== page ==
The United States is the world’s top producer of natural gas and oil, and millions of consumers across the country and around the world rely on American-made energy for heating their homes or filling their gas tanks.
Across the Atlantic, our allies in Europe have looked to America for abundant, reliable energy to replace supplies from Russia. Prior to the invasion of Ukraine, Russia supplied 40% of Europe’s natural gas and over a quarter of its imported crude oil.
Surging global demand for energy underscores the urgent need for more U.S. natural gas and oil.
And yet, the White House continues to push policies that restrict natural gas and oil development and infrastructure projects while calling on companies to boost oil production as prices at the pump increase. These mixed messages and contradictory policies may discourage investment at a time when the world needs more energy, not less.
Meeting the growing demand for energy while reducing emissions is the challenge of our time – and one the natural gas and oil industry is addressing head-on.
U.S. producers have been working to boost supply to help meet the needs of consumers here at home and around the world, but we need policies that enable tapping into America’s abundant natural gas and oil resources.
In its 2023 State of American Energy report, the American Petroleum Institute outlines a three-pronged approach for strengthening U.S. energy leadership to keep pace with demand while creating a lower-carbon future.
First, we must make more American energy. The latest industry data show petroleum demand outpaced supply in December. U.S. petroleum exports remained near record levels, and Strategic Petroleum Reserve crude oil inventories fell to the lowest levels since 1983.
Natural gas and oil are projected to supply nearly 50% of the world’s energy in 2050, according to the Energy Information Administration, further underscoring the importance of expanding access to energy resources.
Washington can do more by lifting developmental restrictions on federal lands and waters, which could add the equivalent of 395 million barrels of oil production through 2035.
The Marcellus Shale, which extends under three-fifths of Pennsylvania, has the largest estimated proved reserves of any natural gas field in the U.S.
With policies that encourage investment and enable development, we can safely and efficiently produce energy under strong environmental standards while bolstering our economy and energy security.
Second, infrastructure review and permitting processes must be streamlined so that we can more effectively move energy to where it is needed. That means new pipelines, liquefied natural gas terminals, and fuel infrastructure. More energy development matters very little if we can’t deliver the energy to American consumers and allies overseas.
It takes more time today to obtain a permit for a project than to build one. Bogged down in lengthy reviews, delays in permitting, and excessive red tape, critical infrastructure projects are often stalled or canceled, thus impeding access to affordable, reliable U.S. energy.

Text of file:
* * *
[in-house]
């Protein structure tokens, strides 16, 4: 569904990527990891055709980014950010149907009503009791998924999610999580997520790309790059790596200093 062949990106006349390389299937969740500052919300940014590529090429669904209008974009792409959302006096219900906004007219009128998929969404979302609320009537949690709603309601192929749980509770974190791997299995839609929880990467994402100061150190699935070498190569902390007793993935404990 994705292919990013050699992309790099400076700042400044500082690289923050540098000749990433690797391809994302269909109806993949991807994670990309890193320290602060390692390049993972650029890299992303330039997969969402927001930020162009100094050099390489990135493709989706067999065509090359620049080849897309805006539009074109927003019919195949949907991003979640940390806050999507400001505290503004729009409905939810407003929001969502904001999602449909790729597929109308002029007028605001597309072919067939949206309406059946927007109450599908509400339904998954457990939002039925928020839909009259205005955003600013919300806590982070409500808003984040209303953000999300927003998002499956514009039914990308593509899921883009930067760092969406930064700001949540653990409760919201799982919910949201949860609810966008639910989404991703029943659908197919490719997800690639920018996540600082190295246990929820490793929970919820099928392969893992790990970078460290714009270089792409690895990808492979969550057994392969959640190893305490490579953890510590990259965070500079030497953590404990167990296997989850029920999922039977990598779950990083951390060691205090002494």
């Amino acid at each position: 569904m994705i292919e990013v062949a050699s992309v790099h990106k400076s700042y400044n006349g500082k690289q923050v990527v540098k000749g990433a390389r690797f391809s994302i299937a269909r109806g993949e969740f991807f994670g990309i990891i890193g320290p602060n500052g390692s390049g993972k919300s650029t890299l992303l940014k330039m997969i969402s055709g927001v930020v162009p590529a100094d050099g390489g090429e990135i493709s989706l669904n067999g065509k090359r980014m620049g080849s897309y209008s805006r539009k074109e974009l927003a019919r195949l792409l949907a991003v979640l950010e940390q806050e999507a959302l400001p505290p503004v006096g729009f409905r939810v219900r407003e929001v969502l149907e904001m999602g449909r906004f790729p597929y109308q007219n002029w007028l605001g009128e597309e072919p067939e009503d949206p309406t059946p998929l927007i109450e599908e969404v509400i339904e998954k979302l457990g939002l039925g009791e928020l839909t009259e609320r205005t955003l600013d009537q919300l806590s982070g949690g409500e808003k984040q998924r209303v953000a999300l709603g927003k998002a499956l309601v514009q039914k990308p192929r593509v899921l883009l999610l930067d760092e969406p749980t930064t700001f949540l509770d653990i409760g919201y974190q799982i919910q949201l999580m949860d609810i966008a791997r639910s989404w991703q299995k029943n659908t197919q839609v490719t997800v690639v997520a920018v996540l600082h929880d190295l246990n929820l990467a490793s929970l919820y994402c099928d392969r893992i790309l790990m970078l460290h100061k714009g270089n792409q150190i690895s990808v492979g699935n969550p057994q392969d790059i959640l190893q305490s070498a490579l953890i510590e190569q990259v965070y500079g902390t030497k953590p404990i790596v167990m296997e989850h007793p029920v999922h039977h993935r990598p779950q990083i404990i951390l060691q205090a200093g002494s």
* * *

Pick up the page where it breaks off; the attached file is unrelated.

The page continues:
As a recent analysis shows, 10 major energy infrastructure projects across the U.S., representing more than $34 billion in private spending, have been postponed or canceled because of protracted permitting-review processes. This includes four natural gas projects in Pennsylvania and the Appalachia region that could support 4.6 billion cubic feet per day of production needed by families and businesses while supporting thousands of jobs and generating $19 billion in private spending for those regions’ economies.
Third, as we make and move energy, we are improving how we do it.
U.S. natural gas and oil companies are meeting energy demand while striving to implement lower-carbon technologies and help safeguard the environment.
Between 2011 and 2021, methane emissions per unit of production declined 66% across the major-producing basins in the U.S., including Appalachia, even as production increased. Significant progress has also been made in reducing carbon emissions to near generational lows.
Good policy can encourage further innovation by clarifying tax credits for carbon capture, utilization and storage (CCUS), hydrogen, and clean fuels, as well as advancing permitting architecture for low-carbon infrastructure – including pipelines – that is consistent, timely, and predictable.
As the second-largest U.S. producer of natural gas, Pennsylvania is uniquely positioned to play a major role in hydrogen production and help achieve ambitious climate goals.
A solutions-focused plan – what we call Make, Move, and Improve – offers policymakers a blueprint for bolstering American-made energy today and in the future.
We must lead on energy solutions and recognize American natural gas and oil as a long-term strategic asset and catalyst for economic growth and innovation.
Publication: RealClear Pennsylvania